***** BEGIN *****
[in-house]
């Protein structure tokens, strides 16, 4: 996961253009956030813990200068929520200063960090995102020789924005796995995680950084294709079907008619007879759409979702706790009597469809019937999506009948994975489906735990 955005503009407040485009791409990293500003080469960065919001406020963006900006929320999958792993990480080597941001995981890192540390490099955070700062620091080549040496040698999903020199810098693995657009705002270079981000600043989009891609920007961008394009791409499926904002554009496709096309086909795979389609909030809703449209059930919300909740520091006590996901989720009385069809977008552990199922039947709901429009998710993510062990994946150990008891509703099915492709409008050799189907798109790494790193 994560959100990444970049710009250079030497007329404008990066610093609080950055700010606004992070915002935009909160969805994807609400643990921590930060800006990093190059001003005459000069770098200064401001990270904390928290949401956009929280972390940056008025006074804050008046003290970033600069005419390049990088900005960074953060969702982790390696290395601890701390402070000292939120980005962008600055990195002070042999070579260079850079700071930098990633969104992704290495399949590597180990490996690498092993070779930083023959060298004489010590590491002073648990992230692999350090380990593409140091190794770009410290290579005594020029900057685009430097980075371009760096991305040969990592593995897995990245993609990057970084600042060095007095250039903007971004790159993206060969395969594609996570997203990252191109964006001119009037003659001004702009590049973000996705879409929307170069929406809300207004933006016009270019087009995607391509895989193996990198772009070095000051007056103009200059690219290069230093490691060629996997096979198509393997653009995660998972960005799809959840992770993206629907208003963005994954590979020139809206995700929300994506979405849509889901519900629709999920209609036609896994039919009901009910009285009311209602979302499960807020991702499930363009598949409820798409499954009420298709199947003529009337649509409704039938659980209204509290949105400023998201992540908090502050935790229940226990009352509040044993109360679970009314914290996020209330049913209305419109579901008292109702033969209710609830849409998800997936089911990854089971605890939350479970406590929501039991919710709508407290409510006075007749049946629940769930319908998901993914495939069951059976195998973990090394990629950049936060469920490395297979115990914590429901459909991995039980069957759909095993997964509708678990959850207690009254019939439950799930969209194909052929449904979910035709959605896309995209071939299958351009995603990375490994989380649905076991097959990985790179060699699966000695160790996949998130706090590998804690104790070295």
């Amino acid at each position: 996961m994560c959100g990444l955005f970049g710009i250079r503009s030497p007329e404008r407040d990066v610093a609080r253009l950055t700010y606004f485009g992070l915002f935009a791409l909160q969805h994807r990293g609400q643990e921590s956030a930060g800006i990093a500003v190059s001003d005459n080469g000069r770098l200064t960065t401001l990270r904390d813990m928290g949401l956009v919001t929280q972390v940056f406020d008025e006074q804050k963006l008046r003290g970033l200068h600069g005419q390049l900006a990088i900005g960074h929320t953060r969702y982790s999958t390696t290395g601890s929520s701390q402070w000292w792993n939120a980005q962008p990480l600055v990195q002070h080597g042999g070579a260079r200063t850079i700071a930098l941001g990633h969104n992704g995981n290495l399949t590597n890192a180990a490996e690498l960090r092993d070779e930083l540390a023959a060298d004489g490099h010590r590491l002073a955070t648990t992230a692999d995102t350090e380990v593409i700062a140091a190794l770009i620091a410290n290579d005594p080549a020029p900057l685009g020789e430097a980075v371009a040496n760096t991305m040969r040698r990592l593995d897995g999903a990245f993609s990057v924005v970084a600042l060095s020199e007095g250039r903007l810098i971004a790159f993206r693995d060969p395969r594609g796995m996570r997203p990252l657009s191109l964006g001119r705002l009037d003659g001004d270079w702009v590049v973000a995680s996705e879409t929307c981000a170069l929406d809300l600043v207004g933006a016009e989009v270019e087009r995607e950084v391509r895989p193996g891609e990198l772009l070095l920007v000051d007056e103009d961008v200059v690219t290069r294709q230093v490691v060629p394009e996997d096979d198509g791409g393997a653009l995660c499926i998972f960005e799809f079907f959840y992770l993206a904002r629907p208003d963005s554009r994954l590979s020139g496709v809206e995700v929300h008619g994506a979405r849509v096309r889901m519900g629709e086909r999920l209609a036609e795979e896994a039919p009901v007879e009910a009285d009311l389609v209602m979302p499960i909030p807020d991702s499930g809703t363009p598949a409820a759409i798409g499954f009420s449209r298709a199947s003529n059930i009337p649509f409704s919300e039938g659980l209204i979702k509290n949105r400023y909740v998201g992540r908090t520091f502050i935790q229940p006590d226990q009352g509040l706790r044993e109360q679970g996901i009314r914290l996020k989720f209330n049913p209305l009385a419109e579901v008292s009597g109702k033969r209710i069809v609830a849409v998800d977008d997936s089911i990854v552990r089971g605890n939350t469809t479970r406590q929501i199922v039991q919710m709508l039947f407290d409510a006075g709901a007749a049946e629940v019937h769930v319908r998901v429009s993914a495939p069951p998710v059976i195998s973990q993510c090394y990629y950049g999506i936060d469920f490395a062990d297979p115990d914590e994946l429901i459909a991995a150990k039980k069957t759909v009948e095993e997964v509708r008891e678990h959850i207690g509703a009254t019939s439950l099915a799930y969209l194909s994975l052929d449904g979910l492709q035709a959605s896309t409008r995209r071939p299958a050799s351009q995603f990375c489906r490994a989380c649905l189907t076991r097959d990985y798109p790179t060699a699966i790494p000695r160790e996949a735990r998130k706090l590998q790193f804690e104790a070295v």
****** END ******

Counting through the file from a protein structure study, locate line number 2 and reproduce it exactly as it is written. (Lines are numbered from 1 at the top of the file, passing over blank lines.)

């Protein structure tokens, strides 16, 4: 996961253009956030813990200068929520200063960090995102020789924005796995995680950084294709079907008619007879759409979702706790009597469809019937999506009948994975489906735990 955005503009407040485009791409990293500003080469960065919001406020963006900006929320999958792993990480080597941001995981890192540390490099955070700062620091080549040496040698999903020199810098693995657009705002270079981000600043989009891609920007961008394009791409499926904002554009496709096309086909795979389609909030809703449209059930919300909740520091006590996901989720009385069809977008552990199922039947709901429009998710993510062990994946150990008891509703099915492709409008050799189907798109790494790193 994560959100990444970049710009250079030497007329404008990066610093609080950055700010606004992070915002935009909160969805994807609400643990921590930060800006990093190059001003005459000069770098200064401001990270904390928290949401956009929280972390940056008025006074804050008046003290970033600069005419390049990088900005960074953060969702982790390696290395601890701390402070000292939120980005962008600055990195002070042999070579260079850079700071930098990633969104992704290495399949590597180990490996690498092993070779930083023959060298004489010590590491002073648990992230692999350090380990593409140091190794770009410290290579005594020029900057685009430097980075371009760096991305040969990592593995897995990245993609990057970084600042060095007095250039903007971004790159993206060969395969594609996570997203990252191109964006001119009037003659001004702009590049973000996705879409929307170069929406809300207004933006016009270019087009995607391509895989193996990198772009070095000051007056103009200059690219290069230093490691060629996997096979198509393997653009995660998972960005799809959840992770993206629907208003963005994954590979020139809206995700929300994506979405849509889901519900629709999920209609036609896994039919009901009910009285009311209602979302499960807020991702499930363009598949409820798409499954009420298709199947003529009337649509409704039938659980209204509290949105400023998201992540908090502050935790229940226990009352509040044993109360679970009314914290996020209330049913209305419109579901008292109702033969209710609830849409998800997936089911990854089971605890939350479970406590929501039991919710709508407290409510006075007749049946629940769930319908998901993914495939069951059976195998973990090394990629950049936060469920490395297979115990914590429901459909991995039980069957759909095993997964509708678990959850207690009254019939439950799930969209194909052929449904979910035709959605896309995209071939299958351009995603990375490994989380649905076991097959990985790179060699699966000695160790996949998130706090590998804690104790070295």